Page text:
Light rail - Paris. Wikimedia Commons
There are many magic incantations abroad at the moment!!
"We need light rail"
"light rail is faster"
"rail has much greater capacity"
"rail only needs one driver to pull hundreds of passengers so is much cheaper"
"rail is more environmentally friendly"
"buses don't have the capacity to handle large numbers"
"light rail attracts people who won't use buses"
All these statements are essentially half truths or outright gobbledy gook. They are lazy thinking - statements having some elements of truth or being partly true, but always only in certain specific situations. Or they ignore context and downstream effects.
The magic incantations above can not be assumed, wishful thinking doesn't work for major infrastructure. Light rail (or commuter rail) is not like tinkerbell's dust spread over a magic castle, "when you wish upon a star" etc - build it and it is guaranteed success.
Loud opinions can be loosely put but city planning needs precise and accurate forecasting and cost-benefit studies.
Let us not forget the original forecast for the Heritage Tram, back in 1995, was 1.3 million passenger trips a year - in fact it has never exceeded 300,000 passenger trips a year to the best of my knowledge. Council subsidies had to be rearranged!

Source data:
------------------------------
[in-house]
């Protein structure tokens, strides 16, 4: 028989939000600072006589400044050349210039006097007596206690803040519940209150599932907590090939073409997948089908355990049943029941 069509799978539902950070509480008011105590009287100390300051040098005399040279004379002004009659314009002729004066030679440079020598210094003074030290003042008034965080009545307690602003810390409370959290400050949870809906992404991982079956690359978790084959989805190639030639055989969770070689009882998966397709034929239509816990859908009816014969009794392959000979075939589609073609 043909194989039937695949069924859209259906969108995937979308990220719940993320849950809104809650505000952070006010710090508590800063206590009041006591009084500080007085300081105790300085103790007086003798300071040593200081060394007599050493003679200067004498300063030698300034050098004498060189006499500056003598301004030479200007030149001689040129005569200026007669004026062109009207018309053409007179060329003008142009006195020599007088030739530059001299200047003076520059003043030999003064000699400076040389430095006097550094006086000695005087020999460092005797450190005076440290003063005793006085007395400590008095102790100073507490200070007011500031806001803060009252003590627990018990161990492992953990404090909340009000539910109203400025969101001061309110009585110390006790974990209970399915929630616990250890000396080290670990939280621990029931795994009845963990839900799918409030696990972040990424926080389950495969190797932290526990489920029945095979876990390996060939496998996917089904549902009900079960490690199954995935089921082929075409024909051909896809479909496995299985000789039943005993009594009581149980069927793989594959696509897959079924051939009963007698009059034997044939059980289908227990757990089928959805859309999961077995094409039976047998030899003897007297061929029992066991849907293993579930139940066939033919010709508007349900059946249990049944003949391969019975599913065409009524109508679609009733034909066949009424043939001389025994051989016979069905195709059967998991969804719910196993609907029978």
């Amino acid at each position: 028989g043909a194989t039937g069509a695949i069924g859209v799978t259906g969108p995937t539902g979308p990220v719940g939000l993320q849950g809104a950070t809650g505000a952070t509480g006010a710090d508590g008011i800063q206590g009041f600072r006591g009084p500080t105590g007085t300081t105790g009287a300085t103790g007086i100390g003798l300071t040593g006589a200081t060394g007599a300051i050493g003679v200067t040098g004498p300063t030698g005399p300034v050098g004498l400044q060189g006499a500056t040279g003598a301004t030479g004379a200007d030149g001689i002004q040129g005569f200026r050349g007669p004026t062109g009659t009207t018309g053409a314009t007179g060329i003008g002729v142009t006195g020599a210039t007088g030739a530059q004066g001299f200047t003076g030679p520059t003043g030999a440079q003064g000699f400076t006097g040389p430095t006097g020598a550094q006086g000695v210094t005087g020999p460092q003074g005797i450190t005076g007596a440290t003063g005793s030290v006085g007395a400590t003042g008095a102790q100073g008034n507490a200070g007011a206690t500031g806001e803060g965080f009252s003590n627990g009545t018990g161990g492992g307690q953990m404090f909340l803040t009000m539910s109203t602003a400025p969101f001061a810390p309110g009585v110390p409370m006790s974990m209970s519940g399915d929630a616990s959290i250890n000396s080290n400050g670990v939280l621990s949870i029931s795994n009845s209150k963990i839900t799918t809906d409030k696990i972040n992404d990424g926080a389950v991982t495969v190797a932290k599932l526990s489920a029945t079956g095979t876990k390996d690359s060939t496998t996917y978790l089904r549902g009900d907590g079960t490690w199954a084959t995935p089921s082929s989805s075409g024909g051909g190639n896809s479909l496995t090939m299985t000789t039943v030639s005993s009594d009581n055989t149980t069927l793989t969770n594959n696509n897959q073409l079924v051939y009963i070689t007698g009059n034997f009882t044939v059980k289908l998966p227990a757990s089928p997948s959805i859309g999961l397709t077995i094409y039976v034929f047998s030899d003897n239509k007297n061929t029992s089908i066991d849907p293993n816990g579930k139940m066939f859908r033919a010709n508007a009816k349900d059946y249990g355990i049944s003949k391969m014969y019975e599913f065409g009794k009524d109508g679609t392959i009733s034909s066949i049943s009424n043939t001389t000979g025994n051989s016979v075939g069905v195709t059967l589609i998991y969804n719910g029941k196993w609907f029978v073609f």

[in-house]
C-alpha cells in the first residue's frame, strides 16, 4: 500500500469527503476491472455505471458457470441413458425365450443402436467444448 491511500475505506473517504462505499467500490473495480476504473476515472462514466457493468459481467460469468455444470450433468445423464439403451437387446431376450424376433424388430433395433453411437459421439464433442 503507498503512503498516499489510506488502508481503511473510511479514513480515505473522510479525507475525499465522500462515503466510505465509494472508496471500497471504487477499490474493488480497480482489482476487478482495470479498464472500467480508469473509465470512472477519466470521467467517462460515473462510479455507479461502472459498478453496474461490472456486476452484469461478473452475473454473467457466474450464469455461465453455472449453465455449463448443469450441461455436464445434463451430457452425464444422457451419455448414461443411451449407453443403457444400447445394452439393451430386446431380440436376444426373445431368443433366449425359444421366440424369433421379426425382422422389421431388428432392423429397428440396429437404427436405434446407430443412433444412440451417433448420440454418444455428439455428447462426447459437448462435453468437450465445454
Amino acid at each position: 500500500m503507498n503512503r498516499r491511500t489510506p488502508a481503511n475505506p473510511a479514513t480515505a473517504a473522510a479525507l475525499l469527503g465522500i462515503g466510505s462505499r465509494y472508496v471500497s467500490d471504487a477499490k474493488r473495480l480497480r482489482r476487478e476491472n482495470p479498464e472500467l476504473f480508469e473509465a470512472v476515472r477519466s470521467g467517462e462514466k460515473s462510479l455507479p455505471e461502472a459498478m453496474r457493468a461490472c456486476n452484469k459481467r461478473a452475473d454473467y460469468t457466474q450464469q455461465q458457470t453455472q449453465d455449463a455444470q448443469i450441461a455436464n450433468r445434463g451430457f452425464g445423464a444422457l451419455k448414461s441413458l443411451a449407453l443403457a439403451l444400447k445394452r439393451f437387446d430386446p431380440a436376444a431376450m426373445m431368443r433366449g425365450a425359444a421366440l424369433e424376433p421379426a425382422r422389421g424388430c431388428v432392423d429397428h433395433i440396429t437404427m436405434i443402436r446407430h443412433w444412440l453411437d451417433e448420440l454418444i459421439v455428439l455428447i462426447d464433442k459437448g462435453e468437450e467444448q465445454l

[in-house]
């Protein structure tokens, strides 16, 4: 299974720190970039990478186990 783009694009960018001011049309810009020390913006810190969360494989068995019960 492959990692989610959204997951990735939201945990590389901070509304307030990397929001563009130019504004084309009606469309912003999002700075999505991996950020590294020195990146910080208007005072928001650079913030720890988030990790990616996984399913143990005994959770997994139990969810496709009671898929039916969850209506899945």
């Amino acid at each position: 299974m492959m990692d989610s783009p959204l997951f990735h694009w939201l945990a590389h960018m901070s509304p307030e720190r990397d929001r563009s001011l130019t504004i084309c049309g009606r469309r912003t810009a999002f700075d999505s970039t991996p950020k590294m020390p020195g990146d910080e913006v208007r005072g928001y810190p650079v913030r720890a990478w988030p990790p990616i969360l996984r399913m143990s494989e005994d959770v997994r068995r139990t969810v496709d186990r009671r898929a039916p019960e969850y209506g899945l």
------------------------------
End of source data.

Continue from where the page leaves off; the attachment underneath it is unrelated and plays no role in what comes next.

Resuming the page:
I like that tram system - its elegant old trams - and I think it did a huge amount for tourist images of Christchurch, it has significant added cost benefit factors. As do the iconic cartoon friendly shuttle buses. Something unique and distinctive. In contrast a modernistic light rail is so common place to most European and Asian tourists that it will just be wallpaper, as meaningless as a picture of a bus, not an attraction in itself.
The idea that building a light rail through congested Riccarton will be faster, or address the need to get people making longer journeys (across the whole city) on to public transport is illogical; another idea that is highly suspect is that light rail will get people out of cars in a way buses will not.
There have been many successful rail and light rail lines (especially if you do not factor in the fixed costs) but there have also been plenty that bombed or failed to attract significant patronage or created unforseen side effects.
The comments bring home the complexity of evaluating such projects, of public transport in general
All that glitters is not gold; all that is green is not green. (How sad the Green Party, running on mythology and knee jerk rather than careful research, backed light rail in Christchurch!)
Fixed rail systems in particular in countries lacking density of population need to make sure they join a lot of dots and join them well, cleverly, astutely, they need to do this even to achieve minimum viability (ie not cost the taxpayer $10 per for every passenger boarding).
Doing public transport well is bloody difficult and needs utmost commitment to getting multiple factors right.
It is not a fool's game but attracts politicians nonetheless.